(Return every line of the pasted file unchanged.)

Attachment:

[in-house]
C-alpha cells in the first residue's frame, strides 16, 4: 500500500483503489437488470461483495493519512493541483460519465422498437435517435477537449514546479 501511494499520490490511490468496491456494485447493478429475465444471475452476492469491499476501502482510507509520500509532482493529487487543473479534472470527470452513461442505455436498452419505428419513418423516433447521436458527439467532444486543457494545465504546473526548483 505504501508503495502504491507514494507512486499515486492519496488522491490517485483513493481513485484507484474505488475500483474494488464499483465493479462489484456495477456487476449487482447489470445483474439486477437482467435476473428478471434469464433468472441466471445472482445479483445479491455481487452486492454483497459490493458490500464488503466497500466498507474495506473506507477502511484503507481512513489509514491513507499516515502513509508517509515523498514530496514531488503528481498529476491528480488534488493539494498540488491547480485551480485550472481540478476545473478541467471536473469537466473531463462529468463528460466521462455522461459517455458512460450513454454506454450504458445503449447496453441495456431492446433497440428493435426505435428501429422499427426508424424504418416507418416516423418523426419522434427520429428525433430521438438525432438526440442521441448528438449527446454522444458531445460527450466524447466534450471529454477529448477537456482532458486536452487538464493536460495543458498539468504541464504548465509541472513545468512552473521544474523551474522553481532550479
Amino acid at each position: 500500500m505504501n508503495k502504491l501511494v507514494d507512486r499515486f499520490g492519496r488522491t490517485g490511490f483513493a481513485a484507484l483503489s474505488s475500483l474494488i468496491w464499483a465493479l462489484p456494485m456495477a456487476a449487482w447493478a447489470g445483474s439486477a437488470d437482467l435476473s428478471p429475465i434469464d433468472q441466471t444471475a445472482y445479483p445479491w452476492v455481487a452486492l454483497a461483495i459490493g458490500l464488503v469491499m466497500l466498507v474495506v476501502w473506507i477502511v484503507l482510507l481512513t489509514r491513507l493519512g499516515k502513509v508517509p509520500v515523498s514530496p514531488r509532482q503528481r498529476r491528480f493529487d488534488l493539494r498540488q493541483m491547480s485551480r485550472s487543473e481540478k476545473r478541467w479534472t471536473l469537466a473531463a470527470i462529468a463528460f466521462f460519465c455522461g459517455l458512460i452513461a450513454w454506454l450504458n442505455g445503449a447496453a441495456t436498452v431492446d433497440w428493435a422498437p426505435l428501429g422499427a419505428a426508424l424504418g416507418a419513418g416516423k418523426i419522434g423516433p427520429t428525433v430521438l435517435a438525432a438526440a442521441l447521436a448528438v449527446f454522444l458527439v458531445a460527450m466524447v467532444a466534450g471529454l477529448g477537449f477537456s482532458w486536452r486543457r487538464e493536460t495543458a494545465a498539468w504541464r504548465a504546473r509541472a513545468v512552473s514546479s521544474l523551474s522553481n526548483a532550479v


[in-house]
C-alpha cells in the first residue's frame, strides 16, 4: 500500500483503489437488470461483495493519512493541483460519465422498437435517435477537449514546479 501511494499520490490511490468496491456494485447493478429475465444471475452476492469491499476501502482510507509520500509532482493529487487543473479534472470527470452513461442505455436498452419505428419513418423516433447521436458527439467532444486543457494545465504546473526548483 505504501508503495502504491507514494507512486499515486492519496488522491490517485483513493481513485484507484474505488475500483474494488464499483465493479462489484456495477456487476449487482447489470445483474439486477437482467435476473428478471434469464433468472441466471445472482445479483445479491455481487452486492454483497459490493458490500464488503466497500466498507474495506473506507477502511484503507481512513489509514491513507499516515502513509508517509515523498514530496514531488503528481498529476491528480488534488493539494498540488491547480485551480485550472481540478476545473478541467471536473469537466473531463462529468463528460466521462455522461459517455458512460450513454454506454450504458445503449447496453441495456431492446433497440428493435426505435428501429422499427426508424424504418416507418416516423418523426419522434427520429428525433430521438438525432438526440442521441448528438449527446454522444458531445460527450466524447466534450471529454477529448477537456482532458486536452487538464493536460495543458498539468504541464504548465509541472513545468512552473521544474523551474522553481532550479
Amino acid at each position: 500500500m505504501n508503495k502504491l501511494v507514494d507512486r499515486f499520490g492519496r488522491t490517485g490511490f483513493a481513485a484507484l483503489s474505488s475500483l474494488i468496491w464499483a465493479l462489484p456494485m456495477a456487476a449487482w447493478a447489470g445483474s439486477a437488470d437482467l435476473s428478471p429475465i434469464d433468472q441466471t444471475a445472482y445479483p445479491w452476492v455481487a452486492l454483497a461483495i459490493g458490500l464488503v469491499m466497500l466498507v474495506v476501502w473506507i477502511v484503507l482510507l481512513t489509514r491513507l493519512g499516515k502513509v508517509p509520500v515523498s514530496p514531488r509532482q503528481r498529476r491528480f493529487d488534488l493539494r498540488q493541483m491547480s485551480r485550472s487543473e481540478k476545473r478541467w479534472t471536473l469537466a473531463a470527470i462529468a463528460f466521462f460519465c455522461g459517455l458512460i452513461a450513454w454506454l450504458n442505455g445503449a447496453a441495456t436498452v431492446d433497440w428493435a422498437p426505435l428501429g422499427a419505428a426508424l424504418g416507418a419513418g416516423k418523426i419522434g423516433p427520429t428525433v430521438l435517435a438525432a438526440a442521441l447521436a448528438v449527446f454522444l458527439v458531445a460527450m466524447v467532444a466534450g471529454l477529448g477537449f477537456s482532458w486536452r486543457r487538464e493536460t495543458a494545465a498539468w504541464r504548465a504546473r509541472a513545468v512552473s514546479s521544474l523551474s522553481n526548483a532550479v